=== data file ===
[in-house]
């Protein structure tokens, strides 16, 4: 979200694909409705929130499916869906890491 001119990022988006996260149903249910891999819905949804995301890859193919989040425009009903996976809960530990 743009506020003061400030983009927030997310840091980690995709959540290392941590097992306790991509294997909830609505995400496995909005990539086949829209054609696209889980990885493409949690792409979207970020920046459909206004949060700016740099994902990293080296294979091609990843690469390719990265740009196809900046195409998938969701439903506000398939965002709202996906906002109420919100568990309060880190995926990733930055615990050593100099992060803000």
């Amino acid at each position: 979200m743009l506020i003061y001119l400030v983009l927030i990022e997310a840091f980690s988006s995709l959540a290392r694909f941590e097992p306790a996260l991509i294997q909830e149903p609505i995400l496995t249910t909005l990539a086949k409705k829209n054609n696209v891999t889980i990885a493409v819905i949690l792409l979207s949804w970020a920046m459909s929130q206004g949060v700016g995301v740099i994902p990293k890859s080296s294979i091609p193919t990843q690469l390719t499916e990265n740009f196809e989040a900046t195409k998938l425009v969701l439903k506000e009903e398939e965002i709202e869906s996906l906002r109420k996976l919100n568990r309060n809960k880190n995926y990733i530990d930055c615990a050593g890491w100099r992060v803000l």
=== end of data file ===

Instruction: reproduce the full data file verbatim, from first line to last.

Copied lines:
[in-house]
């Protein structure tokens, strides 16, 4: 979200694909409705929130499916869906890491 001119990022988006996260149903249910891999819905949804995301890859193919989040425009009903996976809960530990 743009506020003061400030983009927030997310840091980690995709959540290392941590097992306790991509294997909830609505995400496995909005990539086949829209054609696209889980990885493409949690792409979207970020920046459909206004949060700016740099994902990293080296294979091609990843690469390719990265740009196809900046195409998938969701439903506000398939965002709202996906906002109420919100568990309060880190995926990733930055615990050593100099992060803000």
């Amino acid at each position: 979200m743009l506020i003061y001119l400030v983009l927030i990022e997310a840091f980690s988006s995709l959540a290392r694909f941590e097992p306790a996260l991509i294997q909830e149903p609505i995400l496995t249910t909005l990539a086949k409705k829209n054609n696209v891999t889980i990885a493409v819905i949690l792409l979207s949804w970020a920046m459909s929130q206004g949060v700016g995301v740099i994902p990293k890859s080296s294979i091609p193919t990843q690469l390719t499916e990265n740009f196809e989040a900046t195409k998938l425009v969701l439903k506000e009903e398939e965002i709202e869906s996906l906002r109420k996976l919100n568990r309060n809960k880190n995926y990733i530990d930055c615990a050593g890491w100099r992060v803000l």